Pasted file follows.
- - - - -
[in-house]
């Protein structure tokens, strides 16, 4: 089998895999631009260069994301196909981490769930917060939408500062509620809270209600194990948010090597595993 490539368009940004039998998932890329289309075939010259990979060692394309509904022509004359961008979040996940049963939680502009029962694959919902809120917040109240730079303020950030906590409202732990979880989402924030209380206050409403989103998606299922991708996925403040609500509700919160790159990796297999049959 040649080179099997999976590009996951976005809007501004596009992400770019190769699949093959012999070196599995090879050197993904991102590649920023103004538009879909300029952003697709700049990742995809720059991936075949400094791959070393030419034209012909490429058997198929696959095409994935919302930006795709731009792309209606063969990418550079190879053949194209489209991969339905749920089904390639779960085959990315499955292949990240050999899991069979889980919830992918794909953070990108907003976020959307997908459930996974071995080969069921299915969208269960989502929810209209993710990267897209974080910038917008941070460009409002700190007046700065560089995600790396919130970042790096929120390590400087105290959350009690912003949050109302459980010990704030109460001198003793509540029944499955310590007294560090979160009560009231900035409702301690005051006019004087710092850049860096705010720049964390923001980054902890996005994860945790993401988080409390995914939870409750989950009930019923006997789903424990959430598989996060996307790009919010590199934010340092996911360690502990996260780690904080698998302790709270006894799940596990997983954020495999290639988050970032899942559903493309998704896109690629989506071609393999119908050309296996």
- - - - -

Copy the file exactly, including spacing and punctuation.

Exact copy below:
[in-house]
């Protein structure tokens, strides 16, 4: 089998895999631009260069994301196909981490769930917060939408500062509620809270209600194990948010090597595993 490539368009940004039998998932890329289309075939010259990979060692394309509904022509004359961008979040996940049963939680502009029962694959919902809120917040109240730079303020950030906590409202732990979880989402924030209380206050409403989103998606299922991708996925403040609500509700919160790159990796297999049959 040649080179099997999976590009996951976005809007501004596009992400770019190769699949093959012999070196599995090879050197993904991102590649920023103004538009879909300029952003697709700049990742995809720059991936075949400094791959070393030419034209012909490429058997198929696959095409994935919302930006795709731009792309209606063969990418550079190879053949194209489209991969339905749920089904390639779960085959990315499955292949990240050999899991069979889980919830992918794909953070990108907003976020959307997908459930996974071995080969069921299915969208269960989502929810209209993710990267897209974080910038917008941070460009409002700190007046700065560089995600790396919130970042790096929120390590400087105290959350009690912003949050109302459980010990704030109460001198003793509540029944499955310590007294560090979160009560009231900035409702301690005051006019004087710092850049860096705010720049964390923001980054902890996005994860945790993401988080409390995914939870409750989950009930019923006997789903424990959430598989996060996307790009919010590199934010340092996911360690502990996260780690904080698998302790709270006894799940596990997983954020495999290639988050970032899942559903493309998704896109690629989506071609393999119908050309296996």